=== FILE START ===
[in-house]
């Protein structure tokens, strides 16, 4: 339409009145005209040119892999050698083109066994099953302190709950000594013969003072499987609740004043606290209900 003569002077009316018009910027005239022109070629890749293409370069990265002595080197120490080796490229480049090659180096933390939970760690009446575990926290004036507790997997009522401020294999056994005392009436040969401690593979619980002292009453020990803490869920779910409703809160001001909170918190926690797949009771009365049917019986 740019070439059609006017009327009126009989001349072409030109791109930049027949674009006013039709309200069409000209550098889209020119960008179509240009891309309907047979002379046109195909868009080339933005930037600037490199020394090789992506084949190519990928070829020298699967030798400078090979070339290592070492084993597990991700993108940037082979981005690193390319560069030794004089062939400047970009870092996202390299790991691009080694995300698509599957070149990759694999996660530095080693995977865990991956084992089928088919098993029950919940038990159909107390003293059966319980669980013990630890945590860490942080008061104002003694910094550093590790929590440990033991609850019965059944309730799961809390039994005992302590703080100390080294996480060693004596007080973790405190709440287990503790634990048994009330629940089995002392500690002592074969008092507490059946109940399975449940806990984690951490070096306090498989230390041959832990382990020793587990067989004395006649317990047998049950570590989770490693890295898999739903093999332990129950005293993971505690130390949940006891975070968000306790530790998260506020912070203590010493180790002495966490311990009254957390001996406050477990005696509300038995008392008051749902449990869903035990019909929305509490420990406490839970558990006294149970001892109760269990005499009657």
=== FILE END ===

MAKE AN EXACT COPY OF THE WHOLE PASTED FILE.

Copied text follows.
[in-house]
């Protein structure tokens, strides 16, 4: 339409009145005209040119892999050698083109066994099953302190709950000594013969003072499987609740004043606290209900 003569002077009316018009910027005239022109070629890749293409370069990265002595080197120490080796490229480049090659180096933390939970760690009446575990926290004036507790997997009522401020294999056994005392009436040969401690593979619980002292009453020990803490869920779910409703809160001001909170918190926690797949009771009365049917019986 740019070439059609006017009327009126009989001349072409030109791109930049027949674009006013039709309200069409000209550098889209020119960008179509240009891309309907047979002379046109195909868009080339933005930037600037490199020394090789992506084949190519990928070829020298699967030798400078090979070339290592070492084993597990991700993108940037082979981005690193390319560069030794004089062939400047970009870092996202390299790991691009080694995300698509599957070149990759694999996660530095080693995977865990991956084992089928088919098993029950919940038990159909107390003293059966319980669980013990630890945590860490942080008061104002003694910094550093590790929590440990033991609850019965059944309730799961809390039994005992302590703080100390080294996480060693004596007080973790405190709440287990503790634990048994009330629940089995002392500690002592074969008092507490059946109940399975449940806990984690951490070096306090498989230390041959832990382990020793587990067989004395006649317990047998049950570590989770490693890295898999739903093999332990129950005293993971505690130390949940006891975070968000306790530790998260506020912070203590010493180790002495966490311990009254957390001996406050477990005696509300038995008392008051749902449990869903035990019909929305509490420990406490839970558990006294149970001892109760269990005499009657």